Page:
International students in Australia face accommodation crunch and soaring rents

International students with university representatives after arriving at Sydney International Airport in December 2021. PHOTO: EPA-EFE

SYDNEY - International students are starting to flood back to Australia but face a dire lack of rental accommodation, which is set to worsen following China’s move to end recognition of online degrees.

Australia is already suffering from spiralling rents and a shortage of accommodation, with annual rents increasing by 20 per cent in some areas.

In Sydney, average weekly rents per property have increased 11 per cent in the past year to A$679 (S$624), but can be much higher in areas around university campuses. In Sydney and Melbourne, availability is at a record low, with just 1 per cent of rental properties currently available for lease.

The lack of properties is causing serious challenges for international students, who have begun to head back to Australian universities in large numbers following the removal of travel curbs imposed due to the Covid-19 pandemic.

Purpose-built student accommodation around several major universities in Sydney, Melbourne and Perth is already largely full, particularly in inner-city areas.

Around Sydney University, for instance, studio apartments cost up to A$800 a week and a bed in a two-bed studio costs about A$420 a week, but these are almost all occupied for the first semester of this year. University-owned housing is reportedly currently full, though assistance is being offered to students who are struggling to find accommodation.

“Emergency accommodation is offered to students who need it – along with financial bursaries to help cover rent, food, and other general living and study expenses,” a spokesman for the university told The Sydney Morning Herald.

The shortage of accommodation is about to become much worse with an expected influx of about 40,000 Chinese students, after Beijing announced in January that it would recognise only foreign degrees earned in person.

Chinese students have since been rushing to arrange accommodation in Australia. Landlords say some have been offering to pay rents that are much higher than advertised prices, or to start paying rent immediately, even if they would not be arriving for weeks. Some students have also been looking for housing in suburbs far from their campus.

A Sydney real estate agent, Ms Alison Chang, told ABC News this week that she listed an apartment in the inner-city suburb of Ultimo – which is close to several university campuses – and had 50 inquiries within two days. She said one applicant offered to pay six months’ rent in advance.

“We’ve seen a lot of people applying for the property before the open house has actually started,” she said. “They’re not just looking at the suburbs near the universities... they are expanding out.”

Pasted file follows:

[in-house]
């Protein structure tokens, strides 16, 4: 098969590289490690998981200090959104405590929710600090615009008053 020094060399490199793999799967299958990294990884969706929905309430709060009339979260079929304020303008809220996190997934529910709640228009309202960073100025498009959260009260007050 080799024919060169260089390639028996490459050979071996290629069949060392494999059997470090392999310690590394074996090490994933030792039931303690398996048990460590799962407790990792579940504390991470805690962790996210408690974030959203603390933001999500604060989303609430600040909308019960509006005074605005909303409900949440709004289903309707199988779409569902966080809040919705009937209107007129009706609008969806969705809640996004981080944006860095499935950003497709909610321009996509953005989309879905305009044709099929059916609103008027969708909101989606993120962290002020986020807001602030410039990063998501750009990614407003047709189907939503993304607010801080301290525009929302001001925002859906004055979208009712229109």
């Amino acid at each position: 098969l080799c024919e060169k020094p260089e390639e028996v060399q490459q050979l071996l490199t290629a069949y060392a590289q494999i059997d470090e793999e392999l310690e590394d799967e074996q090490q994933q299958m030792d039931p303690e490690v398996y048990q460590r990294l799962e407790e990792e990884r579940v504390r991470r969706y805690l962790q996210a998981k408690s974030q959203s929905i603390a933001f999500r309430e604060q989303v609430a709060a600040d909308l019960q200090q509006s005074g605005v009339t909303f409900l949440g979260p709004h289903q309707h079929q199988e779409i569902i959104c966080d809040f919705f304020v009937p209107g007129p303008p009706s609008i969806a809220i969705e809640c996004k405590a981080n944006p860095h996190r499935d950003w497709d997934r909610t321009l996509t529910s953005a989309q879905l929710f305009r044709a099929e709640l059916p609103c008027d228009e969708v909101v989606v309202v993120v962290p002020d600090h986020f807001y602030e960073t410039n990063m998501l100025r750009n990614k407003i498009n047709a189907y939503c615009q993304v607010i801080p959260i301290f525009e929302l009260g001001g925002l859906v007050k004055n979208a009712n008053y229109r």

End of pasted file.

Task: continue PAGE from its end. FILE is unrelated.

But analysts say the surging demand, particularly from Chinese students, could fuel further rent rises of at least 5 per cent in inner-city areas of Sydney and Melbourne. Prices are also expected to rise in areas with decent public transport options.

China is the largest source of foreign students in Australia. Last year, there were 613,327 foreign students at Australian educational institutions such as universities, schools and other colleges. Of these, 155,348 – or 25 per cent – were from China, followed by 99,739 (16 per cent) from India and 56,847 (9 per cent) from Nepal. There were also 6,169 students (1 per cent) from Singapore.

Universities typically set aside on-campus accommodation for students, but much of this is full – partly because some students are staying there longer due to off-campus housing shortages.

In Perth, StudyPerth, which promotes international education in Western Australia, has estimated that some 5,000 beds were still needed to house students. The organisation is reportedly working with the state government to try to encourage hotels to offer discounted rates to international students.

Universities have even appealed to staff and alumni to rent out spare rooms to international students.

A November report by the Student Accommodation Council, an advocacy body for the purpose-built student accommodation sector, found that much of the purpose-built accommodation for students was already at capacity. It has been urging governments in Australia to encourage more investment in student accommodation.

“The last thing we want is our housing supply or rental market crisis to become a handbrake on our education sector because we have nowhere for prospective students to live,” said the council’s executive director Torie Brown.

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